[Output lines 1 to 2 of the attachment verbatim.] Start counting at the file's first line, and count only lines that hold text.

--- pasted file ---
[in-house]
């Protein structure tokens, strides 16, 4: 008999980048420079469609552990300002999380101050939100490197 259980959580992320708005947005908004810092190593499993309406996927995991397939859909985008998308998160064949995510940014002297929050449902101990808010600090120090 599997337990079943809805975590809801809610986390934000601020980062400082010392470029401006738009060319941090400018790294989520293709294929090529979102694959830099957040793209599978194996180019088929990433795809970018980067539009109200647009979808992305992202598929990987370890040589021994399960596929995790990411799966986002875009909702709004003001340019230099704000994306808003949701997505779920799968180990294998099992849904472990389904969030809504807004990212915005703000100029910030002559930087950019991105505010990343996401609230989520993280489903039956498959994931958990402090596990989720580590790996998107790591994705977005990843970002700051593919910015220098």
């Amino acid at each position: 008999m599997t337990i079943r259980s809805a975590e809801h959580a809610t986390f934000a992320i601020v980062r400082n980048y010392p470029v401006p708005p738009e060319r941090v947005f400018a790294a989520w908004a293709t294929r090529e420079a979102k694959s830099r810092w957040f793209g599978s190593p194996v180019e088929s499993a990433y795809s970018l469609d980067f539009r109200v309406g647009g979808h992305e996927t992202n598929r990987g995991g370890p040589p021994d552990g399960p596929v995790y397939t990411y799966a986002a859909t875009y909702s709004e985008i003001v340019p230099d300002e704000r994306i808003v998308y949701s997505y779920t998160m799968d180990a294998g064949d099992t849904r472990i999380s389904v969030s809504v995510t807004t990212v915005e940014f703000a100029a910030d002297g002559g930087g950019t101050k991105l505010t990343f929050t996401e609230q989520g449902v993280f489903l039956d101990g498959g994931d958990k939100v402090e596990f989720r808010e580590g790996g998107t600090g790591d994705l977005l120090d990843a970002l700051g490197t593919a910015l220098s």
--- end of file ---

[in-house]
């Protein structure tokens, strides 16, 4: 008999980048420079469609552990300002999380101050939100490197 259980959580992320708005947005908004810092190593499993309406996927995991397939859909985008998308998160064949995510940014002297929050449902101990808010600090120090 599997337990079943809805975590809801809610986390934000601020980062400082010392470029401006738009060319941090400018790294989520293709294929090529979102694959830099957040793209599978194996180019088929990433795809970018980067539009109200647009979808992305992202598929990987370890040589021994399960596929995790990411799966986002875009909702709004003001340019230099704000994306808003949701997505779920799968180990294998099992849904472990389904969030809504807004990212915005703000100029910030002559930087950019991105505010990343996401609230989520993280489903039956498959994931958990402090596990989720580590790996998107790591994705977005990843970002700051593919910015220098």